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Mental Health Awareness is Important. But Funding is Imperative.

COVID-19 has revealed the scale of our global mental health crisis. But are we willing to invest in the solutions to address it?

By Rabih Torbay

The spotlight that COVID-19 has shined on our global mental health crisis has been a long time coming, particularly for health care workers. For them, the “new normal” of living with COVID-19 is not normal at all — it is a grueling rhythm of anxiety, grief, insomnia, and depression that they are forced to confront day in and day out.

The surge in the delta variant has reminded us just how vulnerable health care workers are to the mental health effects of their job. More than half of those responding to COVID-19 have experienced mental health issues. It is crucial that we understand their burden, listen to their stories, and work to end the stigma of mental health care.

But it is even more important that we act.

Prior to the pandemic, countries were spending less than 2% of their national health budgets on mental health — nowhere near the amount required to meet the need. COVID-19 has made the problem worse. A 2020 World Health Organization survey of 130 countries found significant pandemic-related disruptions to mental health services for vulnerable people, including children, older adults, and women. More than a third of the countries surveyed reported disruptions to emergency interventions like seizures and withdrawals, while nearly that many reported disruptions to medications for mental, neurological, and substance use disorders.

This is no longer a problem we cannot identify — nearly 90% of the countries in the WHO survey said that mental health was in their COVID-19 response plans. The problem is we are not willing to pay for it: Of that 90%, only 17% had the funding to actually do it.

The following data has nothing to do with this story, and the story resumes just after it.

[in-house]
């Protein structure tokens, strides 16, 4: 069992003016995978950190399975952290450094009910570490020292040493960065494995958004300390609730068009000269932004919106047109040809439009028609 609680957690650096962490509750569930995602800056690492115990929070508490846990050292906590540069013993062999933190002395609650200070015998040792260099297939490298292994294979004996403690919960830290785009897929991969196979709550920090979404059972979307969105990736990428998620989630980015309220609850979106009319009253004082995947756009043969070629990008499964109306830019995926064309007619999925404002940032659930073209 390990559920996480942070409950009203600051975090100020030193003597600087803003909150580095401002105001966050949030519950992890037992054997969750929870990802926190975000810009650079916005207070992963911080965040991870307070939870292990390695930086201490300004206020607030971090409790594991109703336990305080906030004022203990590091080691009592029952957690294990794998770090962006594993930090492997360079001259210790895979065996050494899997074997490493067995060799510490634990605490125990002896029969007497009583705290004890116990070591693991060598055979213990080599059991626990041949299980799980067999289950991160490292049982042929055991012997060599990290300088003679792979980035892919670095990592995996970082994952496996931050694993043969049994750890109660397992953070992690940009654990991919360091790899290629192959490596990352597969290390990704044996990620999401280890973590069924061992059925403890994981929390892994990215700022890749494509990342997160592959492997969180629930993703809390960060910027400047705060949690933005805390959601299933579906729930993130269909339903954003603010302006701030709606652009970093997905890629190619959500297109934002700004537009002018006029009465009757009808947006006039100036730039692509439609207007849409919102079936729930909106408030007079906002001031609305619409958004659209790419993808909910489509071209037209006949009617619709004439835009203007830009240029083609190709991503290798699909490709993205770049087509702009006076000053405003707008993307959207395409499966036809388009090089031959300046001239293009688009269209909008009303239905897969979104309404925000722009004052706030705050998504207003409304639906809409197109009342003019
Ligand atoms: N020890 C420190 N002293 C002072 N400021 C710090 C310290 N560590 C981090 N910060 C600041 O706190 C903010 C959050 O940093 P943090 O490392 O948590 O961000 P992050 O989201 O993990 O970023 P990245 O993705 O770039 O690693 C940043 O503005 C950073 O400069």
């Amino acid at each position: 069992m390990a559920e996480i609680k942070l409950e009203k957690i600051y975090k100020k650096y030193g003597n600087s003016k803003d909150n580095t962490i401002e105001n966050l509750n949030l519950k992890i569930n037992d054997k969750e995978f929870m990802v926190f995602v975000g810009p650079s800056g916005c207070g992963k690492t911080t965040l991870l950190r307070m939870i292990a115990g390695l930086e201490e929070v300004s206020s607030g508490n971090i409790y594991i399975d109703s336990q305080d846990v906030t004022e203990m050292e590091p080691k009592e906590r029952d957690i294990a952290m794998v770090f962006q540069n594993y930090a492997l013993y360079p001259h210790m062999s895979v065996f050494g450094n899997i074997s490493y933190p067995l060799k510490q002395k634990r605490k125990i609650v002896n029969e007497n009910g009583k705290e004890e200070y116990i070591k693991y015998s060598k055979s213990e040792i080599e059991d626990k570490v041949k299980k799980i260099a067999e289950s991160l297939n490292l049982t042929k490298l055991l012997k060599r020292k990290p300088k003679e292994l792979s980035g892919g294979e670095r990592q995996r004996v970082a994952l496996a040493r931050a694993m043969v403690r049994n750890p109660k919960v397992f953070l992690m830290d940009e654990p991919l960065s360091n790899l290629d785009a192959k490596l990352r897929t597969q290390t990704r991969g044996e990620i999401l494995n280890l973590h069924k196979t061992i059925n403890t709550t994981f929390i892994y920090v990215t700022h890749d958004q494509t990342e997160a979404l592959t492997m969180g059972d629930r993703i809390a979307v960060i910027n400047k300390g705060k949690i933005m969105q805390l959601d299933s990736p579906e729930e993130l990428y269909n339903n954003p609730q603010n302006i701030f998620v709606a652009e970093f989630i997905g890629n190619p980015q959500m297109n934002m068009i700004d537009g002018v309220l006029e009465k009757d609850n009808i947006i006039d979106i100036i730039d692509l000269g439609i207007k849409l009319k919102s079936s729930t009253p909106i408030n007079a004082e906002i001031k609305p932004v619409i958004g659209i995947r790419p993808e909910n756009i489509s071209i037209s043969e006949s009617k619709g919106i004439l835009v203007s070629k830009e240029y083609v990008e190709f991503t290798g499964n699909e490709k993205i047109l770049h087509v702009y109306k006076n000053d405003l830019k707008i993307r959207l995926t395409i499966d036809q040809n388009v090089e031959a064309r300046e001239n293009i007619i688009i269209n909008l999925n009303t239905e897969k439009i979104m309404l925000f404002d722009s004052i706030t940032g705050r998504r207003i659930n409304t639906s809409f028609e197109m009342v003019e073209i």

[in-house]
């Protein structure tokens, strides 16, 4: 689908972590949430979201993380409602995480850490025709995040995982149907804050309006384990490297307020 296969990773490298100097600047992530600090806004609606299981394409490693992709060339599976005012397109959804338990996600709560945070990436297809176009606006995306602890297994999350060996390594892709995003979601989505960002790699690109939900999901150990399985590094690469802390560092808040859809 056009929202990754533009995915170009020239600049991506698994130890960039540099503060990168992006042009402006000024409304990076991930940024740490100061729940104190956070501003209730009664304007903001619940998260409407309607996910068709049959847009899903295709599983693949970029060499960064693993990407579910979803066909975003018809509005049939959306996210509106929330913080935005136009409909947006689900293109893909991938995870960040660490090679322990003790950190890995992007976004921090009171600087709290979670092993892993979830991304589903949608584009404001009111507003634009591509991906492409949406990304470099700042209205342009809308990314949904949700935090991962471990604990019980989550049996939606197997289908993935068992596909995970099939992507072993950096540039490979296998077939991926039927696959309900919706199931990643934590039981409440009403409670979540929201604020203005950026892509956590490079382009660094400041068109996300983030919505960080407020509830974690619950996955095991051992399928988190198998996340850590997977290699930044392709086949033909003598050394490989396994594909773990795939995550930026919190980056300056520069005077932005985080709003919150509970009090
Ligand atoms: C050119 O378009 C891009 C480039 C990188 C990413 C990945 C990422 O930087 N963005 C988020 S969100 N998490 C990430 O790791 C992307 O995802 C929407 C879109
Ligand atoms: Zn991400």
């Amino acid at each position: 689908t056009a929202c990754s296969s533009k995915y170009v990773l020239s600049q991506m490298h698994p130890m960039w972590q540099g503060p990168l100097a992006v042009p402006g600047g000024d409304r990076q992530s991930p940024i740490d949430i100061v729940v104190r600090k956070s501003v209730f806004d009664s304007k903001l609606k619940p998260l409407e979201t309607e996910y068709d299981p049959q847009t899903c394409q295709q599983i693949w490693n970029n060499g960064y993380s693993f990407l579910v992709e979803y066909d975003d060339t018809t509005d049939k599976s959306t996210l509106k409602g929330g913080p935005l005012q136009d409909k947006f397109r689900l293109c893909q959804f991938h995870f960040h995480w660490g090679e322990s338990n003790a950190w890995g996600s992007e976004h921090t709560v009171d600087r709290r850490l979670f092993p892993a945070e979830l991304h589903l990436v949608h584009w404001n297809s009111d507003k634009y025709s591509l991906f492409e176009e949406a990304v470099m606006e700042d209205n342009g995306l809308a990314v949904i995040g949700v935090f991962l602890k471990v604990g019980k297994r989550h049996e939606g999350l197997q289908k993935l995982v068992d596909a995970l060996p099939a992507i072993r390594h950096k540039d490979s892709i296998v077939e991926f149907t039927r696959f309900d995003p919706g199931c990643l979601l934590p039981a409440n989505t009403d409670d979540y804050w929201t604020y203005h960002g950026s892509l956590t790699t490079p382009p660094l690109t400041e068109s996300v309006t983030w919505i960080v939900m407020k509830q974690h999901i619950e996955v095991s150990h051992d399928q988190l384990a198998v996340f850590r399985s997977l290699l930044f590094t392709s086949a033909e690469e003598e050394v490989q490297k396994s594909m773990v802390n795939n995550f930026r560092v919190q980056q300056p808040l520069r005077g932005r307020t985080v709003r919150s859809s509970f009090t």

As the WHO points out, international funders must also do more. Mental health receives less than 1% of international aid earmarked for health, even though we know that mental health is inseparable from a person’s physical health. On a recent trip to Sudan — which struggles with conflict and displacement, along with regular outbreaks of cholera, dengue fever, malaria, and other deadly diseases — one of the first things my hosts told me was that there were no mental health services available. We heard the same thing after the 2020 Port of Beirut explosion in Lebanon.

We can say that mental health is health — and it is vital that we do. But we won’t show that we believe it until mental health is considered part of a person’s primary health care package and funded to reflect it.

And that starts with those who provide the care.

Last year, Project HOPE began a pilot project to provide mental health and resiliency trainings for health care workers in Indonesia and the Dominican Republic. With support from the Abbott Fund, we were able to reach hundreds of health care workers in their local languages, many of whom had never openly discussed emotional or psychological issues.

These trainings gave health care workers a place to talk openly about burnout, exhaustion, and compassion fatigue — topics not traditionally considered part of international aid. But the impact was clear.

One participant in the Dominican Republic described her experience this way:

“I feel so fortunate, because despite this global situation we are going through, there is light — and not just any light, but a powerful light. We have to understand that we are human. Through this course I realized that my stress and my anxiety are normal, but if I do not accept them, I can fall into crisis. But if I know they are happening, I can accept that I need to decompress and understand that everything I give and have given can affect me. I will be able to heal or help more people by helping and strengthening myself.”

We have since built on this work thanks to other valuable partners like the Center for Disaster Philanthropy, which is supporting mental health and resiliency trainings on five continents, and the Medtronic Foundation, which is supporting additional mental health and resiliency trainings in Bangladesh, Indonesia, and the Philippines. Because of these investments, tens of thousands of health care workers will have the tools they need to safeguard their own mental health and provide better care to those in their communities. We’ve also begun providing mental health support as part of our emergency responses and included a mental health specialist on our initial Emergency Response Team that deployed to Haiti after the 7.2-magnitude earthquake in August.

COVID-19 may have revealed the scale of our mental health crisis, but it did not create it. It’s on all of us — NGOs, governments, donors, and the international community — to show that we are willing to do something about it. Spotlighting mental health is an important first step. But investing in it will show how committed we are to actually changing the narrative.

Rabih Torbay is President and CEO of Project HOPE.

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